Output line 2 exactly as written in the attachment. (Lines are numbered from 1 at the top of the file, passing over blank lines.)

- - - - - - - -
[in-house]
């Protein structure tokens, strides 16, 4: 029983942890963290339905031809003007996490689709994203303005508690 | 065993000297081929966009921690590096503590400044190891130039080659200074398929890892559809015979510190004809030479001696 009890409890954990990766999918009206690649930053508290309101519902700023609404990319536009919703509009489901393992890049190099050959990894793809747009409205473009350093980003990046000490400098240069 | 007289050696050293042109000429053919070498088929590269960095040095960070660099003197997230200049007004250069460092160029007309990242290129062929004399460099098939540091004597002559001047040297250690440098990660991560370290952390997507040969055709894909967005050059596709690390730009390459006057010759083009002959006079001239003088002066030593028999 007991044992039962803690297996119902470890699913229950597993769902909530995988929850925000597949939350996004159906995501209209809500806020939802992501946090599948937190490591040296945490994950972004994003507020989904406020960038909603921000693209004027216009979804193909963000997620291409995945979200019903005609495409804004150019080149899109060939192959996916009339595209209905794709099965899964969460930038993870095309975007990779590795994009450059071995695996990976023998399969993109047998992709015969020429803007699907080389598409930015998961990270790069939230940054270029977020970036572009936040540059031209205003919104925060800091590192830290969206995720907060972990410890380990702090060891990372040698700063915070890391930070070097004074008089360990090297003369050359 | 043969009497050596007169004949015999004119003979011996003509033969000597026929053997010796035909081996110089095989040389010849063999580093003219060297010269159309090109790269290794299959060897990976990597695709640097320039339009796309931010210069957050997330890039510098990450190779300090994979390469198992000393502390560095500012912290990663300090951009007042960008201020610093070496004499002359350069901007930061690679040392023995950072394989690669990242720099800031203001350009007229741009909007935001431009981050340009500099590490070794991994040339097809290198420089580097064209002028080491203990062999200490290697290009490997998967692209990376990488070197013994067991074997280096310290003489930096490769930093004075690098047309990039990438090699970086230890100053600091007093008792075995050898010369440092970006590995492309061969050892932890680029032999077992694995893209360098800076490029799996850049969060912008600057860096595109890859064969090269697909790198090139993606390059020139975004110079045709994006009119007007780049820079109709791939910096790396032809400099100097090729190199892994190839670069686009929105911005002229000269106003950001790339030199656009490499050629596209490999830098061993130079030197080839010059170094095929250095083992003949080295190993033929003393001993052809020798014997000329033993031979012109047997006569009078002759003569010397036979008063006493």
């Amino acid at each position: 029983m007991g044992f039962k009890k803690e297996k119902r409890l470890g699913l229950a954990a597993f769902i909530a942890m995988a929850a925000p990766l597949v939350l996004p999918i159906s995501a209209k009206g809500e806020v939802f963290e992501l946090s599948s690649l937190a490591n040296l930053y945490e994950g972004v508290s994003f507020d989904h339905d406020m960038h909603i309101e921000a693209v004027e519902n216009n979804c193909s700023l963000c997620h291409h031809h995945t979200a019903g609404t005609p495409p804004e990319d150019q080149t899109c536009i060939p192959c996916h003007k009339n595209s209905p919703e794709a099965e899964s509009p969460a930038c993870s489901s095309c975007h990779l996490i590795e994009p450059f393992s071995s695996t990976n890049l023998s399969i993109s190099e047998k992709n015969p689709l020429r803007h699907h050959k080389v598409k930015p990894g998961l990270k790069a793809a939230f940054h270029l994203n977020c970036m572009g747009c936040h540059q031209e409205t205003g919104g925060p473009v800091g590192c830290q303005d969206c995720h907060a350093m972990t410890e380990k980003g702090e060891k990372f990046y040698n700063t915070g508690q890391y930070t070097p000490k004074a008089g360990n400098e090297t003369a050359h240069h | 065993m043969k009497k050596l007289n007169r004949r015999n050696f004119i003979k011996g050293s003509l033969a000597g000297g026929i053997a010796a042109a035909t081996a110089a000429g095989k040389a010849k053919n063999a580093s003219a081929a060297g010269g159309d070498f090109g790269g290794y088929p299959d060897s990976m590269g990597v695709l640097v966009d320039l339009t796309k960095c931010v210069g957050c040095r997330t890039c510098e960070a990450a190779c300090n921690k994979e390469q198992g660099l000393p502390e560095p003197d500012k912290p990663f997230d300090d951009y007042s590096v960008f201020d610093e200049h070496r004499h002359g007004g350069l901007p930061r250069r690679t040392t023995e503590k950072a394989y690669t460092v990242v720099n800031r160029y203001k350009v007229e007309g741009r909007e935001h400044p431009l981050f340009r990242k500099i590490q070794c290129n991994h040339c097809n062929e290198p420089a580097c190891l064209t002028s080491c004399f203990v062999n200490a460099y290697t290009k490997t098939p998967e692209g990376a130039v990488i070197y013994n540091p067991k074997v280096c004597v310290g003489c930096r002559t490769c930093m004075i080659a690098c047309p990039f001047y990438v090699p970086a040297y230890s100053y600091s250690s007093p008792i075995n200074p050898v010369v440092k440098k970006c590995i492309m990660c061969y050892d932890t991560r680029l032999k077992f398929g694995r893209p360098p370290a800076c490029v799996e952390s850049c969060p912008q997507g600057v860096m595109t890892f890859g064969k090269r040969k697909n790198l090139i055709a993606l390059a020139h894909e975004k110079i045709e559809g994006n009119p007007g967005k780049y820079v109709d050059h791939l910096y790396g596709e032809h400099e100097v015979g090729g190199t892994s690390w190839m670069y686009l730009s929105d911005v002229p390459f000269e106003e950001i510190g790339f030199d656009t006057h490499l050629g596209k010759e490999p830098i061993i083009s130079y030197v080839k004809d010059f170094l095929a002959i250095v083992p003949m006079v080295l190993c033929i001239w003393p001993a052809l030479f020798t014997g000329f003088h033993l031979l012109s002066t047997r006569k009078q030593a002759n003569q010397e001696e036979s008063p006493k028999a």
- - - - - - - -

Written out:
């Protein structure tokens, strides 16, 4: 029983942890963290339905031809003007996490689709994203303005508690 | 065993000297081929966009921690590096503590400044190891130039080659200074398929890892559809015979510190004809030479001696 009890409890954990990766999918009206690649930053508290309101519902700023609404990319536009919703509009489901393992890049190099050959990894793809747009409205473009350093980003990046000490400098240069 | 007289050696050293042109000429053919070498088929590269960095040095960070660099003197997230200049007004250069460092160029007309990242290129062929004399460099098939540091004597002559001047040297250690440098990660991560370290952390997507040969055709894909967005050059596709690390730009390459006057010759083009002959006079001239003088002066030593028999 007991044992039962803690297996119902470890699913229950597993769902909530995988929850925000597949939350996004159906995501209209809500806020939802992501946090599948937190490591040296945490994950972004994003507020989904406020960038909603921000693209004027216009979804193909963000997620291409995945979200019903005609495409804004150019080149899109060939192959996916009339595209209905794709099965899964969460930038993870095309975007990779590795994009450059071995695996990976023998399969993109047998992709015969020429803007699907080389598409930015998961990270790069939230940054270029977020970036572009936040540059031209205003919104925060800091590192830290969206995720907060972990410890380990702090060891990372040698700063915070890391930070070097004074008089360990090297003369050359 | 043969009497050596007169004949015999004119003979011996003509033969000597026929053997010796035909081996110089095989040389010849063999580093003219060297010269159309090109790269290794299959060897990976990597695709640097320039339009796309931010210069957050997330890039510098990450190779300090994979390469198992000393502390560095500012912290990663300090951009007042960008201020610093070496004499002359350069901007930061690679040392023995950072394989690669990242720099800031203001350009007229741009909007935001431009981050340009500099590490070794991994040339097809290198420089580097064209002028080491203990062999200490290697290009490997998967692209990376990488070197013994067991074997280096310290003489930096490769930093004075690098047309990039990438090699970086230890100053600091007093008792075995050898010369440092970006590995492309061969050892932890680029032999077992694995893209360098800076490029799996850049969060912008600057860096595109890859064969090269697909790198090139993606390059020139975004110079045709994006009119007007780049820079109709791939910096790396032809400099100097090729190199892994190839670069686009929105911005002229000269106003950001790339030199656009490499050629596209490999830098061993130079030197080839010059170094095929250095083992003949080295190993033929003393001993052809020798014997000329033993031979012109047997006569009078002759003569010397036979008063006493």